Book excerpt: 'How to Die in Space' on the beauty and danger of nebulas

"How to Die in Space" by Paul Sutter.
"How to Die in Space" by Paul Sutter. (Image credit: Pegasus Books)

Sure, space looks pretty, but just because it sparkles doesn't make it welcoming.

Because, as astrophysicist Paul Sutter realized when he began thinking about phenomena he wanted to write about to share his field with readers, high-energy astrophysics is pretty brutal up close. Dying stars, black holes, the vacuum of space, even unknown dangers like hostile aliens — those fascinating-but-brutal scenarios became the beastly specimens catalogued in his new book, "How to Die in Space: A Journey Through Dangerous Astrophysical Phenomena" (Pegasus Books, 2020).

In the excerpt below, Sutter (whose writing you may recognize as a frequent contributor to introduces planetary nebulas and explains why, while they're a perennial star of Hubble Space Telescope images, they're best admired from a distance. (Read an interview with Paul Sutter about the book.)

Related: Best space and sci-fi books for 2020

How to Die in Space: A Journey Through Dangerous Astrophysical Phenomena

How to Die in Space: A Journey Through Dangerous Astrophysical Phenomena

Pegasus Books, 2020 | $27.95 on Amazon

Join Paul Sutter in a brilliant and breathtakingly vivid tour of the universe, describing the physics of the dangerous, the deadly, and the scary in the cosmos.

Excerpt from Chapter 7: Planetary Nebulas

We've come to an interesting place in our journey through the galaxy.

We've broken out of our home solar system after dodging rogue asteroids, evading circuitry-frying coronal mass ejections from the sun, and simply accepting the flood of tiny cosmic rays constantly bombarding our delicate flesh.

Once we reached interstellar distances, we've seen stars born from clouds of vicious turbulence, and we encountered our first truly exotic creatures of this everlasting night that we call outer space: the black holes.

Paul Sutter

Paul Sutter (Image credit: Paul Sutter?Pegasus Bookes)

Those black holes are tombstones.

Markers. Memories of what once was. Almost-forgotten remnants of the past. The black holes of our galaxy used to be stars, shining with heat and light and warmth. Dead, gone now, generations ago. Their fusion finished, their hydrogen depleted, their spirit withered.

The stars of our universe will die, one by one. And those deaths are, to a number, nasty.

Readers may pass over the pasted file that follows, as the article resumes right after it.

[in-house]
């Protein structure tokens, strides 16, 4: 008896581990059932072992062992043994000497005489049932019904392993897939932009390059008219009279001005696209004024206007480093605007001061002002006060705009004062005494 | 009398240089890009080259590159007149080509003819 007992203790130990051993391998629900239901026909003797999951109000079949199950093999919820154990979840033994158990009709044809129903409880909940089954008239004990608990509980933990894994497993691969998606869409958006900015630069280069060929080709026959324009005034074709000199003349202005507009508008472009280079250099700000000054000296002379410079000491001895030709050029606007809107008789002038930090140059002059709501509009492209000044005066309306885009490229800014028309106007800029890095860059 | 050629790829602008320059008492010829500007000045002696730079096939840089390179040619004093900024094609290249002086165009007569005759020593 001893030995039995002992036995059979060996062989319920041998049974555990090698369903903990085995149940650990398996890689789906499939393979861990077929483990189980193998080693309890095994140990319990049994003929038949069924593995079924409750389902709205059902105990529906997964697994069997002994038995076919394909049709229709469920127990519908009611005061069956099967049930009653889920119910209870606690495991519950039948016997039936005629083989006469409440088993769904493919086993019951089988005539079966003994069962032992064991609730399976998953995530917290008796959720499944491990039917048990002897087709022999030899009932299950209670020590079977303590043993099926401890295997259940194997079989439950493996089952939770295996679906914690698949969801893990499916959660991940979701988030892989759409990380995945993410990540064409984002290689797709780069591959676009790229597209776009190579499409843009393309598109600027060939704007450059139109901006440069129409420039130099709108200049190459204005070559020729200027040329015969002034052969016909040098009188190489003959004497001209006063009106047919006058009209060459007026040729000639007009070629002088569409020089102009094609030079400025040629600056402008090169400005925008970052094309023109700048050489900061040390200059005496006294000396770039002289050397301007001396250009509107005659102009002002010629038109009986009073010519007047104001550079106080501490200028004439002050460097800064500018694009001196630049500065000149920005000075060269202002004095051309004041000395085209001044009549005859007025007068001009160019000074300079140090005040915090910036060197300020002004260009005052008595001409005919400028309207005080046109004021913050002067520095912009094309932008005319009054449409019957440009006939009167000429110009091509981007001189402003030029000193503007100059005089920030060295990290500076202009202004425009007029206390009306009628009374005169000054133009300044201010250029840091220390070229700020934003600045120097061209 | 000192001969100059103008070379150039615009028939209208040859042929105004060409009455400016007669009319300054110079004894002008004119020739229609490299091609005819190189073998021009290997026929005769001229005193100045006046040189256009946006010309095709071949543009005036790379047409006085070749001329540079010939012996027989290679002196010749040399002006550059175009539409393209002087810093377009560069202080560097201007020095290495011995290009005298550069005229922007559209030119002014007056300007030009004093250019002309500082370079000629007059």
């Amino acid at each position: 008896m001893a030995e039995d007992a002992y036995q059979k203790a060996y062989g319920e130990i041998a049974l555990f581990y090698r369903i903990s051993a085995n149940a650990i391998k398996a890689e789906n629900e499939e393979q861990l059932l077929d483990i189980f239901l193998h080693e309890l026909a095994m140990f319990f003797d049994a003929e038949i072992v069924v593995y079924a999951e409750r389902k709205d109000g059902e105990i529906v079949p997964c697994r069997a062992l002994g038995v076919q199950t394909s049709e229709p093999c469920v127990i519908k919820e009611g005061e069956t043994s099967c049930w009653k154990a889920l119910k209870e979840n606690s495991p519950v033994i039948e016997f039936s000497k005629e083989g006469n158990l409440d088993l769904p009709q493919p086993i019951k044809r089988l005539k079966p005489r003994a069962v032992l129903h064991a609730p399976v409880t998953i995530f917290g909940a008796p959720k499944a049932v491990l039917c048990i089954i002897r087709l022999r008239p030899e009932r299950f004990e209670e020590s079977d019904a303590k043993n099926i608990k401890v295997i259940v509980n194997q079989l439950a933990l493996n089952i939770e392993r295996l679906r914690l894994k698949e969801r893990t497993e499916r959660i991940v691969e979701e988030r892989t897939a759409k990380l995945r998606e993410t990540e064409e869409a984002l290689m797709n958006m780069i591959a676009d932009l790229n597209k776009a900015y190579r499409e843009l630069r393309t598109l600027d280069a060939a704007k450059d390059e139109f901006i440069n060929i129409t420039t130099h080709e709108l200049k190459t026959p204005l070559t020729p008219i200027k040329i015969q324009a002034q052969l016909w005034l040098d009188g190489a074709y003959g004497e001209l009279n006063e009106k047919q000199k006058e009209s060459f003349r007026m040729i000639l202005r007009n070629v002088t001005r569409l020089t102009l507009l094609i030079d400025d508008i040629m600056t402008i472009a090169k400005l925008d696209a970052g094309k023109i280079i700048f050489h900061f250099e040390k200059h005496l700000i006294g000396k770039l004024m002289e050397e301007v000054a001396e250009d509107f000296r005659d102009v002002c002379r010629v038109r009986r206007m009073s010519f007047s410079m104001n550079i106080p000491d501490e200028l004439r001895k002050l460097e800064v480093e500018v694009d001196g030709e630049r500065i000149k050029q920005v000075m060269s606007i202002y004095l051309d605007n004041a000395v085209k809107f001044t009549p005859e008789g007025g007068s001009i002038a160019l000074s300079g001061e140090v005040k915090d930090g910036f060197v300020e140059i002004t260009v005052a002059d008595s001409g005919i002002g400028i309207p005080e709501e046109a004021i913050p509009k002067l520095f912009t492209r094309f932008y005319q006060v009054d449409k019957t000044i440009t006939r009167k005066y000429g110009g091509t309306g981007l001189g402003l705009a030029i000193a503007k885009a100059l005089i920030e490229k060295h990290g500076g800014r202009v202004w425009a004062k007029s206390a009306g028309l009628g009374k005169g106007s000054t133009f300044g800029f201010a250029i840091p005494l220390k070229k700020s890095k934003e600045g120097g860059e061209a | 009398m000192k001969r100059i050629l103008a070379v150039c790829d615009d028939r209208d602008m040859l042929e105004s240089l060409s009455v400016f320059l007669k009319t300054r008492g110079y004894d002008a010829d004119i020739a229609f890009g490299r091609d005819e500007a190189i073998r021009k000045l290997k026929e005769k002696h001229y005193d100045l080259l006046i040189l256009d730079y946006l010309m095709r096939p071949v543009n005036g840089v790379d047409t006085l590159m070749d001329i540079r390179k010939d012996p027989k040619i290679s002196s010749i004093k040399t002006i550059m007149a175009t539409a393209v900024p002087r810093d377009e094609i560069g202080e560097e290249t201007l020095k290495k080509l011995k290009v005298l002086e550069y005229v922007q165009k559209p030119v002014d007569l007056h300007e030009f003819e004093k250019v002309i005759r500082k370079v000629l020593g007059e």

Many of the hazards that we're about to explore and explain will come from the variety of ways that stars can end their lives, and turn into other, far less pleasant, things.

Needless to say, it won't be pretty.

And when it comes to stars, everybody wants to go out with a bang. Make a big deal out of it. Sadly, not everybody can shine as brightly, as intensely, as ferociously as a supernova. Don't fret, eager explorer, we'll get to supernovas and other overly powerful explosions soon enough. It's best we start small, with weaker explosions and their consequences, and work out way up to the big leagues. Wouldn't want to get ahead of ourselves.

The Earth's own sun will die someday. Best to accept that fact now, deal with it, internalize it. When the moment comes you don't want to be caught off guard, your eggs half boiled, your grilled cheese sandwich only toasted on one side. We'll use the sun as a textbook lesson, so you won't be caught unawares in an unfamiliar system, so you won't pick a star to call home that will go giant on you in a thousand years.

A Hubble Space Telescope view of a planetary nebula called NGC 1501.

A Hubble Space Telescope view of a planetary nebula called NGC 1501. (Image credit: ESA/Hubble & NASA; acknowledgement: Marc Canale)

All stars die. Some, the very largest, go out in a tremendous flash of energy, turning themselves inside out to light up the universe. Others, the smallest, slowly fade, never quite sputtering out, never making a scene, spending a trillion years tending to a weak fire.

The middle ones, like the sun, have the most miserable fates. Before they finally die, they become red and bloated, spewing out their innards through the local system. Spasm after spasm, they slowly lose themselves, leaving only a faint dying heart behind.

It's in these later years when they're most dangerous, when their violence overwhelms them, reducing any hapless inner planets to cinders.

Every year, old stars fade while new ones light up. A continuous cycle in the galaxy. Beautiful and poetic, really, except for the fact that when these stars go they cause mayhem and destruction for anybody unfortunate enough to live within their influence.

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Paul Sutter Contributor

Paul M. Sutter is an astrophysicist at SUNY Stony Brook and the Flatiron Institute in New York City. Paul received his PhD in Physics from the University of Illinois at Urbana-Champaign in 2011, and spent three years at the Paris Institute of Astrophysics, followed by a research fellowship in Trieste, Italy, His research focuses on many diverse topics, from the emptiest regions of the universe to the earliest moments of the Big Bang to the hunt for the first stars. As an "Agent to the Stars," Paul has passionately engaged the public in science outreach for several years. He is the host of the popular "Ask a Spaceman!" podcast, author of "Your Place in the Universe" and "How to Die in Space" and he frequently appears on TV — including on The Weather Channel, for which he serves as Official Space Specialist.